Monday, June 28, 2010

The Nihlism of Pain

I'm not sure how to start this off, but I wanted to say a few things about the experience of living with chronic pain.  One of the most jarring and confusing things about living with chronic pain is the extent to which one's daily rhythms and life habits are altered in ways that people who do not live with pain could not possibly understand.

Humans are social creatures.  We cannot help but identify and define ourselves by shared experiences with others, from the most specific ethnic eccentricities to the largest sort of intangible aspects of simply being human.  So a person in chronic pain, acutely aware of an absurd difference in daily experience, develops a sense of alienation.  More and more, the juxtaposition of personal experience begins to erode social bonds at the edges.  Things like walking or talking or sitting are sometimes difficult. 

So a fragile dance begins to pick up in rhythm.  The object of the game is to feel and appear normal.  When in public this is an utter necessity.  To the best of our ability, we all want to love and be loved.  Well, some of us do.  But society tends to shrink from suffering.  Nothing worse than to be shrunk from.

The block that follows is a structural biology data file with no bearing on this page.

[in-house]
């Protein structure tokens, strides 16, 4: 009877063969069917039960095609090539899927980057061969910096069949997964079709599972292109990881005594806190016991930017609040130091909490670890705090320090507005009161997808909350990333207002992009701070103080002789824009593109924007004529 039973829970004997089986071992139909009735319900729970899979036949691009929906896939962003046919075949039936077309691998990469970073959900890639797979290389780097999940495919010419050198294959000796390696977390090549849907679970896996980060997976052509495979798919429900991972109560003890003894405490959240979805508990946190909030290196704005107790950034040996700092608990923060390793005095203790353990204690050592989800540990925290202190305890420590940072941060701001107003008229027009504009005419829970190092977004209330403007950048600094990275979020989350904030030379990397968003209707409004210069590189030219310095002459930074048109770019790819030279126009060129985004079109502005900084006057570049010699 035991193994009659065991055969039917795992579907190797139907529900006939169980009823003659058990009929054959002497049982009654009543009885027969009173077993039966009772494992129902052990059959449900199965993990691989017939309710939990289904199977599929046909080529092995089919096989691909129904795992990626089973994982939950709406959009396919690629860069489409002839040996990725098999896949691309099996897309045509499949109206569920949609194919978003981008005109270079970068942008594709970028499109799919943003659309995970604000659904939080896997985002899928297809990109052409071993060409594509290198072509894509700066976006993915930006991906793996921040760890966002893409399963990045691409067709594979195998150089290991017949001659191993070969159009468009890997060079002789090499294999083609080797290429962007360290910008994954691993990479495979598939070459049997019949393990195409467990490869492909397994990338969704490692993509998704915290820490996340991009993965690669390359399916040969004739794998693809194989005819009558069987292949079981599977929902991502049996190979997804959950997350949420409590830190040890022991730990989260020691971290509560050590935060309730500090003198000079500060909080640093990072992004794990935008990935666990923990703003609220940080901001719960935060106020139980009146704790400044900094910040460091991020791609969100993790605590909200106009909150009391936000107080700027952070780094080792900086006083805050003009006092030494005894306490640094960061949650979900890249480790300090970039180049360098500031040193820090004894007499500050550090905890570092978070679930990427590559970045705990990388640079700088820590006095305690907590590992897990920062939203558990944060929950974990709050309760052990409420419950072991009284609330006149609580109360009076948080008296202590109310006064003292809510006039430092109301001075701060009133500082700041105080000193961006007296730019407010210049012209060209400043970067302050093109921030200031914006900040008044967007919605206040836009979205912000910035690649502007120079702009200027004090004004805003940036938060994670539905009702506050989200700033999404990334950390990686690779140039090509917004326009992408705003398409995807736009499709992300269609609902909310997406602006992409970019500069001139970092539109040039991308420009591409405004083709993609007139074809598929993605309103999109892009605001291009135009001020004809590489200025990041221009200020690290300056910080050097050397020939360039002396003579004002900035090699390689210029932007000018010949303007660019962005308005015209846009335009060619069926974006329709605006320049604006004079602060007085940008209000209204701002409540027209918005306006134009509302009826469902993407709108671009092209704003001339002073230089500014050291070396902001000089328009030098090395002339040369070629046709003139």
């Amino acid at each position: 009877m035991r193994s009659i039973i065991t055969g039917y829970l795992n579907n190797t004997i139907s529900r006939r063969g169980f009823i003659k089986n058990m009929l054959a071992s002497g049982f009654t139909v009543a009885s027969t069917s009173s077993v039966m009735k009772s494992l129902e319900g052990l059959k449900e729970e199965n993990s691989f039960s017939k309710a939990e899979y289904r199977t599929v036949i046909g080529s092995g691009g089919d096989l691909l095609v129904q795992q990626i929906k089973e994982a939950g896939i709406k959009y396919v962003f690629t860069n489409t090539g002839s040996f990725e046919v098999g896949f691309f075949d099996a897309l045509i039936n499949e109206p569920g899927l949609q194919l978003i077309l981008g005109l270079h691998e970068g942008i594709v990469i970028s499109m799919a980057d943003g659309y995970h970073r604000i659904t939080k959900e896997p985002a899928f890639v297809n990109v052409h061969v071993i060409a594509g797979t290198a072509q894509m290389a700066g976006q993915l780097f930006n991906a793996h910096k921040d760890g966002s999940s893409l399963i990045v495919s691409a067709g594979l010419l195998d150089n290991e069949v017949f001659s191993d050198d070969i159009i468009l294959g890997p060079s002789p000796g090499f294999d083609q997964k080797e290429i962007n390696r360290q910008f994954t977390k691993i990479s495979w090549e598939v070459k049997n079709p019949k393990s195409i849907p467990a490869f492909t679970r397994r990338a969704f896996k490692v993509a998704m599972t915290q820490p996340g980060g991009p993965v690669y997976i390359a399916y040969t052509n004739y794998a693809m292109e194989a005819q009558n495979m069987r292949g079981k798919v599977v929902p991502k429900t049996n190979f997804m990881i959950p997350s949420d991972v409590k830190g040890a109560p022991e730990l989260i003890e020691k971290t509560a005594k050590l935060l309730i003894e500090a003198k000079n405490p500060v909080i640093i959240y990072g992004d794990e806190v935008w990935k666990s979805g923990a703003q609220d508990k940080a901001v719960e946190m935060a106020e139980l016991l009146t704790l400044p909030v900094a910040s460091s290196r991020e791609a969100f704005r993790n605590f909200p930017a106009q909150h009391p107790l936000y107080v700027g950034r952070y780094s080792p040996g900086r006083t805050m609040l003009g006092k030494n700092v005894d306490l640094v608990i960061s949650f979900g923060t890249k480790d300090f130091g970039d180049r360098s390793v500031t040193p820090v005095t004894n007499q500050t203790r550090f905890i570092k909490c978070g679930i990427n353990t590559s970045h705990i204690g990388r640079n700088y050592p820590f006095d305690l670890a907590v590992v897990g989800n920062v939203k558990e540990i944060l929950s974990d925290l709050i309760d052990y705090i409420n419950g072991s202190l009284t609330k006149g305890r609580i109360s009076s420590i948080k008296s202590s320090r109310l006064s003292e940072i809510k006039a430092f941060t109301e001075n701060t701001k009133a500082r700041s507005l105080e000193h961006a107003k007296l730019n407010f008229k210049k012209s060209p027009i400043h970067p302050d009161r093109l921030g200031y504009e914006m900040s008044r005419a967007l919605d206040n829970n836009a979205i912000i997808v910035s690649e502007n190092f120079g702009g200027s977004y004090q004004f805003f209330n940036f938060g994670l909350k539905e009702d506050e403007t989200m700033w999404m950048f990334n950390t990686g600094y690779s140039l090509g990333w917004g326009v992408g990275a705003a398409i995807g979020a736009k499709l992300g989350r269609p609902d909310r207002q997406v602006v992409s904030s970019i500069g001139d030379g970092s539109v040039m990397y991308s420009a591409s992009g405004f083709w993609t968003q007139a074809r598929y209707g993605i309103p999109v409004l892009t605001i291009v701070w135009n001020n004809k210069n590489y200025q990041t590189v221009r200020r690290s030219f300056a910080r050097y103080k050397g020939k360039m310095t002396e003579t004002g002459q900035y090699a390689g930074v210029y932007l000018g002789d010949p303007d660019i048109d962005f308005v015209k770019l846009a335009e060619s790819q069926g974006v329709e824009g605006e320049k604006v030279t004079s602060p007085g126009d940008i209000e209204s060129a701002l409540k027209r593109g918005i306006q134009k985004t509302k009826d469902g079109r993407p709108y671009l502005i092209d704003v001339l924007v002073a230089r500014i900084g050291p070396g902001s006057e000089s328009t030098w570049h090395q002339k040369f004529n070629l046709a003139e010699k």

That's less important.  The real trick is in maintaining personal integrity at home.  If a man's home is his castle, his body his temple, then chronic pain is like barbarians at the gate.  And they're sneaky.  Sometimes things look good - the sun is shining, the milk is flowing.  That's when they like to pop out!  Scabbards dangling, hatchets clanking, they throw you into the furnace.  It's hot in there.  You do things, say things you regret.

You recover, of course - you always do.  And hopefully the damage isn't too bad.  But a sense of impermanence sets in.  Life can begin to feel like a series of spinning plates.  Sure, you've got them all going now, the crowd is going wild - you're doing it, son, you're doing it!

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